Over 4 million people have been displaced and seven million are in urgent need of assistance by humanitarian organisations since South Sudan’s independence. Rehana Zawar Country Director for the Norwegian Refugee Council calls for the recent peace deal to deliver real change.
“Lasting peace is needed to prevent the humanitarian situation from worsening. Safe and unhindered access is needed for life-saving assistance to be delivered effectively. We urge all parties to respect the ceasefire, protect civilians and ensure humanitarian organisations are able to carry out their life-saving work,’’ Rehana Zawar
Due to the continued insecurity, displaced people are prevented from returning home. People who have fled as a result of the conflict. Currently, two hundred thousand people receive protection in UN bases. Communities that are too afraid to live in towns and villages.
Consequences of displacement
Food insecurity has arisen as a consequence of fighting and displacement. Producing food depends on farmers ability to access and maintain their crops and land. In addition to being able to maintain their livestock. Despite farmers navigating these issues, transporting crops and other goods is hindered by road conditions and insecurity. Economic changes also directly affect food insecurity. Inflation and the prices of goods directly affect people’s ability to purchase them.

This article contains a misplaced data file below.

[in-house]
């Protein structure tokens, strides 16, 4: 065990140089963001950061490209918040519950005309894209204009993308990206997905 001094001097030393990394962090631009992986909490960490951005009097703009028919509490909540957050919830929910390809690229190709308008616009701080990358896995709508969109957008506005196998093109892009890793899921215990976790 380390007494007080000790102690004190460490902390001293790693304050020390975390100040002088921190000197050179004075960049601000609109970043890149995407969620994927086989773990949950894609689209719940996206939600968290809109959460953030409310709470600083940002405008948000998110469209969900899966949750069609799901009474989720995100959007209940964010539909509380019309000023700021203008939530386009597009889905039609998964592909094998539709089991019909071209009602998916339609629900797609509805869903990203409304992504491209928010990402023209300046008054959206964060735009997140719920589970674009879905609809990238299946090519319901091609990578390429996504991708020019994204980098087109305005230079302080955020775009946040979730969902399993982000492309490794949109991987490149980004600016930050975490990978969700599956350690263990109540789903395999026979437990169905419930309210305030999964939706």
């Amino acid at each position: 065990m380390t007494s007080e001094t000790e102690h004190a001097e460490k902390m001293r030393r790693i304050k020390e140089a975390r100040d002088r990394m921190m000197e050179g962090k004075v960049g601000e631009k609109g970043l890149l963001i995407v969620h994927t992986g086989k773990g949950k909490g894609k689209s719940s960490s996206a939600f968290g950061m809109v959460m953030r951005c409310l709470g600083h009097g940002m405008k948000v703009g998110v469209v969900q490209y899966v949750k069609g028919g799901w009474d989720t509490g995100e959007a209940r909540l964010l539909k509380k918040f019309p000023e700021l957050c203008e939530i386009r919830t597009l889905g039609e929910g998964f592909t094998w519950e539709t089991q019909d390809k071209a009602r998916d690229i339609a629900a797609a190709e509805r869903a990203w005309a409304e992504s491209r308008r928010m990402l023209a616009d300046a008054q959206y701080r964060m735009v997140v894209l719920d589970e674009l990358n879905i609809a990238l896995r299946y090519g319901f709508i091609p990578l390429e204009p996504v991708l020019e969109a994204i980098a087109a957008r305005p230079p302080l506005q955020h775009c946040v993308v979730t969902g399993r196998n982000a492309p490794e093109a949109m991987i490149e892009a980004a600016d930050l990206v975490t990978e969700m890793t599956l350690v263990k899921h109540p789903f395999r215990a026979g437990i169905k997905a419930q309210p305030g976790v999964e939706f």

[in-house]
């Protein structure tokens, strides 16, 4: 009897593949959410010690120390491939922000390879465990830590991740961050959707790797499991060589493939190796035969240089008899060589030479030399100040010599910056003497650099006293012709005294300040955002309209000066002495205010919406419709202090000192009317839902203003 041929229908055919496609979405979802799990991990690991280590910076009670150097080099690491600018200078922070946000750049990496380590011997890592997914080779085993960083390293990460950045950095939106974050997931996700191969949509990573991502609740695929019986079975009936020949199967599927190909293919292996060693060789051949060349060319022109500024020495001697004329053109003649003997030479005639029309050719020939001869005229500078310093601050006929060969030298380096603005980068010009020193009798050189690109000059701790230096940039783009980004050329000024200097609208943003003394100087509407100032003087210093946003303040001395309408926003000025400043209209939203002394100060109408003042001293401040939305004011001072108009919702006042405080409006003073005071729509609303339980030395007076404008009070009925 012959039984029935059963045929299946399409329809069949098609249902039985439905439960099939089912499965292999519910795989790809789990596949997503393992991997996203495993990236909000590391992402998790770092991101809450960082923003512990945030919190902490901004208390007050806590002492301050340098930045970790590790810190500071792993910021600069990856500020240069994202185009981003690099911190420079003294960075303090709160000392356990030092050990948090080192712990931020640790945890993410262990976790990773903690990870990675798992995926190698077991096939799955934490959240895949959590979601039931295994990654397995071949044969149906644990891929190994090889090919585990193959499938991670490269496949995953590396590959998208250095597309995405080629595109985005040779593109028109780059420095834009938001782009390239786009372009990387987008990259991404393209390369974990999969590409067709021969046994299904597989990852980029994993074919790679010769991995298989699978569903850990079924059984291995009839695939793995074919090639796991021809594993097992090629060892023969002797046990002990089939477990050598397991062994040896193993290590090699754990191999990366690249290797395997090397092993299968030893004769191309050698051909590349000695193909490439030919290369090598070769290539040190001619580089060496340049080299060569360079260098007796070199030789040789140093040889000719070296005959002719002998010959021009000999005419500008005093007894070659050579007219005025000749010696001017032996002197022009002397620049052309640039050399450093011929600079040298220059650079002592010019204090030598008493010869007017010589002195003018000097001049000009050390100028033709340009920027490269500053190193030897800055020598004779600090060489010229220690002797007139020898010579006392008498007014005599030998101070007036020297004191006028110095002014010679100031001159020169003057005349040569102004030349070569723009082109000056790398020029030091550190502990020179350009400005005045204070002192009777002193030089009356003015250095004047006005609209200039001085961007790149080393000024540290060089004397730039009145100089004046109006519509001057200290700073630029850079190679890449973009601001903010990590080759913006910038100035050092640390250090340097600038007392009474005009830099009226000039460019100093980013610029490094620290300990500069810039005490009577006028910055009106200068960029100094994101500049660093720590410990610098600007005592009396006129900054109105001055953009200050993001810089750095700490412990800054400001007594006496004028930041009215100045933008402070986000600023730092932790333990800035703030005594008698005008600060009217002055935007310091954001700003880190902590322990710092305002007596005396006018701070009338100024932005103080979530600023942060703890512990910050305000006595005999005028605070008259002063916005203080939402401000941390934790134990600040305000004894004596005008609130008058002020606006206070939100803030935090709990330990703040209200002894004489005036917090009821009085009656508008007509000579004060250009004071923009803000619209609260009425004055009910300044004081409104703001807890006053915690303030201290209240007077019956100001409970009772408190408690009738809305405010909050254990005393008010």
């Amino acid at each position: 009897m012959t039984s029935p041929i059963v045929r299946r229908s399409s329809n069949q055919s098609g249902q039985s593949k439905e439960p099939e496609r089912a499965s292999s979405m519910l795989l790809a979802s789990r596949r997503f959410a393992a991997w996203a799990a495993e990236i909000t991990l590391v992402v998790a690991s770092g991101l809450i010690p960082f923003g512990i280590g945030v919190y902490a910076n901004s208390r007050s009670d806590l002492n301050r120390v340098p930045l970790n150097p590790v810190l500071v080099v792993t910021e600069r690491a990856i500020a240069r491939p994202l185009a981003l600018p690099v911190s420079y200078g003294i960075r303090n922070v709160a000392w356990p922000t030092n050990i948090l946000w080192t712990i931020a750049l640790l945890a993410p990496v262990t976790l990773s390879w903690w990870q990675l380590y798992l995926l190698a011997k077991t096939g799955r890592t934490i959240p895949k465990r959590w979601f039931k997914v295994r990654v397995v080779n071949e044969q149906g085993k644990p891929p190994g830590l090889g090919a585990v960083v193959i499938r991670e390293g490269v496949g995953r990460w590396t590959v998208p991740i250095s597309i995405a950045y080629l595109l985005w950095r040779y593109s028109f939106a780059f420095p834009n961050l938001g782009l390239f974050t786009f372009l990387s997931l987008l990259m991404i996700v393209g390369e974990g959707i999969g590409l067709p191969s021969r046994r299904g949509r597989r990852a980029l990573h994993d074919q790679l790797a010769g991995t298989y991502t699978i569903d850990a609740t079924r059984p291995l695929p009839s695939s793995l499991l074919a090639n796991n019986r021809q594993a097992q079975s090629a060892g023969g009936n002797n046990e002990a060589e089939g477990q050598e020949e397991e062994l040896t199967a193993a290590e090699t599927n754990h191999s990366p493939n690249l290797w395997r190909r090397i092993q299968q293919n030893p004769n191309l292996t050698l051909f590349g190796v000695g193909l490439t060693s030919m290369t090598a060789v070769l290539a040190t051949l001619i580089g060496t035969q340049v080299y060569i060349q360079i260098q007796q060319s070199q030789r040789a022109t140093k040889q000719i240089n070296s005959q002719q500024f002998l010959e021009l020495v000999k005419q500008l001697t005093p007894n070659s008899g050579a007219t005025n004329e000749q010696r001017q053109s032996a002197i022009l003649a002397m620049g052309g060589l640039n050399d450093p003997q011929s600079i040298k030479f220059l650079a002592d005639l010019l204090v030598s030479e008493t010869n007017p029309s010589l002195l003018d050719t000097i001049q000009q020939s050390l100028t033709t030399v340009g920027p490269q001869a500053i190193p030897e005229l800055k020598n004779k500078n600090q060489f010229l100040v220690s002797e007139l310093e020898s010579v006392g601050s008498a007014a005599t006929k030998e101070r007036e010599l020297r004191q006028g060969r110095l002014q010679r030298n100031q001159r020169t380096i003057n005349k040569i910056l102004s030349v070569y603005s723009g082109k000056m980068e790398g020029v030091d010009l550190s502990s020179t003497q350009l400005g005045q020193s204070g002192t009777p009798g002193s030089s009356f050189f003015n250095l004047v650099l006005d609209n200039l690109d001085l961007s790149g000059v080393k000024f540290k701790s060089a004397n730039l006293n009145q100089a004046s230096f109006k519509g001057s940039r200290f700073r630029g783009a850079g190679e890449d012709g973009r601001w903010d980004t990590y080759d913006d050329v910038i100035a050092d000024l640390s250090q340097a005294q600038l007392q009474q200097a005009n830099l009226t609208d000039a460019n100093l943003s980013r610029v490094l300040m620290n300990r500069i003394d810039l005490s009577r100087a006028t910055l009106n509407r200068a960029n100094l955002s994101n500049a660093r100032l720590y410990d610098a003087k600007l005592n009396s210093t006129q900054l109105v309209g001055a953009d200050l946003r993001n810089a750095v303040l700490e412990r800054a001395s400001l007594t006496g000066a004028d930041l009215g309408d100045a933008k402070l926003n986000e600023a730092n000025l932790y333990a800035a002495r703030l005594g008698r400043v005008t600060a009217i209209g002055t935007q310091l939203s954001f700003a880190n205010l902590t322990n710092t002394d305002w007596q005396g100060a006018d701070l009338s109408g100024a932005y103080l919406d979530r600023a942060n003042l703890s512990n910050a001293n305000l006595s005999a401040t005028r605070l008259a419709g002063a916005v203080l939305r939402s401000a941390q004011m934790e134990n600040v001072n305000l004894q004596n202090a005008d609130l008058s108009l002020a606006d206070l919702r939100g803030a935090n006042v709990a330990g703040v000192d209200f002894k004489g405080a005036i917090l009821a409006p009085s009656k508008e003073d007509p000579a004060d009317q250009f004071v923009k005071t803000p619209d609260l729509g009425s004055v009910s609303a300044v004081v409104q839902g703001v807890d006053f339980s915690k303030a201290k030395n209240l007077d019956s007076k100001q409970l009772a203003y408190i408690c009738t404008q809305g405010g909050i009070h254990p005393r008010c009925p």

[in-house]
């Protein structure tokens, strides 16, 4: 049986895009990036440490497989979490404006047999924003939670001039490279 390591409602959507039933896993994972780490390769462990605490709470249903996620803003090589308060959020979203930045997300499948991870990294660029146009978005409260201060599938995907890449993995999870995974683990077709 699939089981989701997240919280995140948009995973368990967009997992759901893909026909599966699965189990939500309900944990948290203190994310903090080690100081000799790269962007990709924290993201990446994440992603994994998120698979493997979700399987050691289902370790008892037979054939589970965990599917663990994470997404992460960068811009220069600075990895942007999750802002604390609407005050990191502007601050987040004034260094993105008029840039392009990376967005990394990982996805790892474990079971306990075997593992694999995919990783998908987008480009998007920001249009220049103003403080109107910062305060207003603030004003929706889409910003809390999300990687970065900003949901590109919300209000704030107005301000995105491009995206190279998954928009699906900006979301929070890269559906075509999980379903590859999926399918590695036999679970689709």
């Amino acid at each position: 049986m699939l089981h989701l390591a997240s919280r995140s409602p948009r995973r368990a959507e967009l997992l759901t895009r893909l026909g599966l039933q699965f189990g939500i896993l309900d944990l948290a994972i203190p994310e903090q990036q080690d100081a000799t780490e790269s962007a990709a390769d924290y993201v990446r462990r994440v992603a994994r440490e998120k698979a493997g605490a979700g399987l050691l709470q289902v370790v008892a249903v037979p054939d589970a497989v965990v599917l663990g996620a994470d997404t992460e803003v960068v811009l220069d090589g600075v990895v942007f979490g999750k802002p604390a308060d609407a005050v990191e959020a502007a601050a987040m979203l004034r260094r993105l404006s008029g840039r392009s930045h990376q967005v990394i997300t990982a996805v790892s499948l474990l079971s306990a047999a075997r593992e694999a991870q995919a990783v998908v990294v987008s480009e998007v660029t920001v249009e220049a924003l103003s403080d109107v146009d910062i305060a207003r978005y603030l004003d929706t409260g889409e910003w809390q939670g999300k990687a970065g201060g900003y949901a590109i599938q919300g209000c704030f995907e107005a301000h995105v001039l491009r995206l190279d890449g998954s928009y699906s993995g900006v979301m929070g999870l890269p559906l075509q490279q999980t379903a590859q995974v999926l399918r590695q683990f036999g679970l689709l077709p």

Humanitarian organisations such as the Norwegian Refugee Council, World Food Programme (WFP) United Nations Children’s Fund (UNICEF)Amnesty International and the International Organisation of Migration (IOM) are all working to create change in South Sudan. In order to work in effective and safe ways, they need access to the populations directly affected by conflict. Their work is regularly hindered by issues with insecurity and the denial of access. South Sudan is also considered as one of the
‘most dangerous places in the world to be a humanitarian with over 100 aid workers killed since 2013. With organisations facing continued restrictions and conflict causing many areas to be inaccessible, the humanitarian needs will continue to grow.’ NRC
Insecurity of Aid Workers
An example would be ten aid workers who were detained by an armed opposition group near Yei, Central Equatoria in April. Staff from organisations such as UNOCHA, UNICEF, South Sudanese Development Organisation, (SSDO), ACROSS, Plan International and Action Africa Help (AAH). Despite being returned safely and in good health, these workers did not know the outcome while being held. They face constant insecurity in South Sudan as they risk their lives to help displaced people.